On The Path

I’ve been feeling serene lately.

Serenity hasn’t been something that lasts for me. It comes and goes in cycles. Eventually, I fall off the path, because anger, impatience, love, over-analyzing, are all habits of mine. Habits that resurface when I let my guard down.

The goal now is to keep the serenity going. The hardest part is the fact that I have to be conscious in my attempt. It’s a constant work in progress, and something I can’t stop working on, lest I fall into the trap of my old self again. I’m hoping that eventually, I’ll be able to make this into a good habit, and this peace will come on its own.

So often, it’s hope that gets me through. But I have no need of hope, or closure, or justice anymore. None of that matters. Life is what it is. I’m starting to let go of everything I used to hold dear.

9 comments

  1. I think you hit the nail by the head when you say “I have no need of hope, or closure, or justice anymore. None of that matters. Life is what it is.”

    I don’t understand your saying “I’m starting to let go of everything I used to hold dear.” When you’re on the path of serenity, shouldn’t you be letting go of whatever that’s in your way? What’s so dear about them?

    • I never used to think of these things as being in the way of serenity. I used to hold loyalty dear, and believe strongly in justice. Perhaps this could be considered Confucian. For example, I completely understand the importance of tradition, even though I didn’t believe in it.

      There’s serenity to be found in both Taoism and Confucianism. What works for me, however, is a different story, and I’m still learning as I go along.

  2. “I’m starting to let go of everything I used to hold dear.”

    In a good way? I could see it being good if the rigidity of what you hold dear was holding you back in some ways. But the tone of it sounds melancholy.

    • It’s in a good way, yes. But at the same time, there is that melancholy aspect to it, because I feel like I’m losing a bit of myself. I used to pride myself on quixotic ideas, and I think that was a part of me. Now I’m changing. Even though I know that pride is useless, and that we should shed old parts of ourselves like skin, I still feel like it’s the result of bad experiences that have made me more cynical. And I don’t like that.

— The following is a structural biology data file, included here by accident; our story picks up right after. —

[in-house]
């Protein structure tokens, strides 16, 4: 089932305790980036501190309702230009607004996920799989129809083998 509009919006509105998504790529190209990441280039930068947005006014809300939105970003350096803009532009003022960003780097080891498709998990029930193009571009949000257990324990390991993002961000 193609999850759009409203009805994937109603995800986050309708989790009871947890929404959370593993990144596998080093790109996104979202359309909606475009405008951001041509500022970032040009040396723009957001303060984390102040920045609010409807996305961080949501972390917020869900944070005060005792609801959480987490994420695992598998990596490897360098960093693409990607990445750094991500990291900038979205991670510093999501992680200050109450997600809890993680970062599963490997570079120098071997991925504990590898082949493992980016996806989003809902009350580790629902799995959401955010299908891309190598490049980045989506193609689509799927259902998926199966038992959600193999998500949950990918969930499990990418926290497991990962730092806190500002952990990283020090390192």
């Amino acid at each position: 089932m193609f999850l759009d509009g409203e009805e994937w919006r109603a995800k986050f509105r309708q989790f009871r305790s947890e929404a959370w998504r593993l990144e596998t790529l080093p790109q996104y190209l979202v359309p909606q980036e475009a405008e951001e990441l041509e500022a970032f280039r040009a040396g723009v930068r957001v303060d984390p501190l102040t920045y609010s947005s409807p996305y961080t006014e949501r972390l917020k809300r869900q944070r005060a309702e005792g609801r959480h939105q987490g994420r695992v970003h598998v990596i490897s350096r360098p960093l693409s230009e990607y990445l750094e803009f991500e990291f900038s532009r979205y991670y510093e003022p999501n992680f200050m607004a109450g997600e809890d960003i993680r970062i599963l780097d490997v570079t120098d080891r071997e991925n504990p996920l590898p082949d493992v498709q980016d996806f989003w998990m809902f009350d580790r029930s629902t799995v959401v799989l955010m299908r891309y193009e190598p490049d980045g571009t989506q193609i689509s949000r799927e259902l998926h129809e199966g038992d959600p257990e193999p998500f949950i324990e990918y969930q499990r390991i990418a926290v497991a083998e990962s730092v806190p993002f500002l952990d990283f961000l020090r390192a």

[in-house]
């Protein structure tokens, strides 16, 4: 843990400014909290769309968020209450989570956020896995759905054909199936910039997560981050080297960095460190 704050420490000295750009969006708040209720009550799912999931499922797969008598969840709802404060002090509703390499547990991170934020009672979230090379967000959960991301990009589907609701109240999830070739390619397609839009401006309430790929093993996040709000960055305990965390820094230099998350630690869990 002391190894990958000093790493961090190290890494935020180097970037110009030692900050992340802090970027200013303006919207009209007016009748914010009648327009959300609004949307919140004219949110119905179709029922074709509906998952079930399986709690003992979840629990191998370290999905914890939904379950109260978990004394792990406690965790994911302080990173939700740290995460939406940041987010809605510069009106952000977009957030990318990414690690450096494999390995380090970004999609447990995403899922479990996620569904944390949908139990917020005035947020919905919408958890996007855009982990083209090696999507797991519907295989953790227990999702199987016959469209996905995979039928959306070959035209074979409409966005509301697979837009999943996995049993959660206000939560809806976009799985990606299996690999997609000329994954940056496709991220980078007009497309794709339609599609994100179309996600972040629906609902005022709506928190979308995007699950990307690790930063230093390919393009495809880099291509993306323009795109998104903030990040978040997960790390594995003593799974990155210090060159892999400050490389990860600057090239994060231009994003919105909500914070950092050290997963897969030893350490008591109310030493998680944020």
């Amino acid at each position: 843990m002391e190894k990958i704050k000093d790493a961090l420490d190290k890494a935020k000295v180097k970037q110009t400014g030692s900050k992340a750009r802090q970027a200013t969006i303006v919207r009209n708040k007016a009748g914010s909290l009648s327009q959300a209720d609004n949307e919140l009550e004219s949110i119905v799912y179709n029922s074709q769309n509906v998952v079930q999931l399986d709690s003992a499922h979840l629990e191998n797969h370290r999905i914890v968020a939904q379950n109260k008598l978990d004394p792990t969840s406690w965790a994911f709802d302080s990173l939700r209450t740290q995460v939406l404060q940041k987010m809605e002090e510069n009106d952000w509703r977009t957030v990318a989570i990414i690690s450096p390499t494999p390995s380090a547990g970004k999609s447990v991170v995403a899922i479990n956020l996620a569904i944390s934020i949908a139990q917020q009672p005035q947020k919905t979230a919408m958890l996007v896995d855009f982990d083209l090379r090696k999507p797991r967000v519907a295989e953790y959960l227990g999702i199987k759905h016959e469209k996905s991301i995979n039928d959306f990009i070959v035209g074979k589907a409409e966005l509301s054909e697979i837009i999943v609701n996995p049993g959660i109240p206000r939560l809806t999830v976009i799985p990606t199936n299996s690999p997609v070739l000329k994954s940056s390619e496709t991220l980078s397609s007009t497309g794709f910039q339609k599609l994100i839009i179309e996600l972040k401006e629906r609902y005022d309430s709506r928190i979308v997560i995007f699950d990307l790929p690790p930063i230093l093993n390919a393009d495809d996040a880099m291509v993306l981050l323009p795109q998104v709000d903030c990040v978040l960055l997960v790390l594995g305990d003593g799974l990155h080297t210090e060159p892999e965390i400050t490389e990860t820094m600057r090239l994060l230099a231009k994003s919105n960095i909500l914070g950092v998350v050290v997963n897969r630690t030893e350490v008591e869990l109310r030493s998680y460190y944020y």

3. @Jeff: How would your pov change if you thought “Life is what I make of it” (more of a participant pov).

    @Joe and Tiana: To me, your comments were as equally profound as Tyler Durden’s philosophy – “It’s only after we’ve lost everything that we’re free to do anything.”

    • There’s definitely a balance as to what one can do and what is out of one’s control, because I don’t believe it’s one way or the either. I’ve experienced both ends of that spectrum in the last year. Right now, I’m just trying to figure out a middle ground.

  4. The last sentence sounds both content and defeated at the same time. Is it possible?

    I agree with Tiana, perhaps everything in which you placed value held you back too tightly themselves, and in the act of letting go, you open yourself to better things; open and vulnerable, the many good things can find you that might not have found you before.

    Contentment is understanding and acceptance and love of what happens to you in the present, without trying to grapple with the reality of what it is. It is gratitude for what occurs as it occurs.

    • There’s definitely both hope and sadness when letting things go. You’re absolutely right when you say, “Contentment is understanding and acceptance and love of what happens to you in the present, without trying to grapple with the reality of what it is.” That pretty much sums up my life right now.

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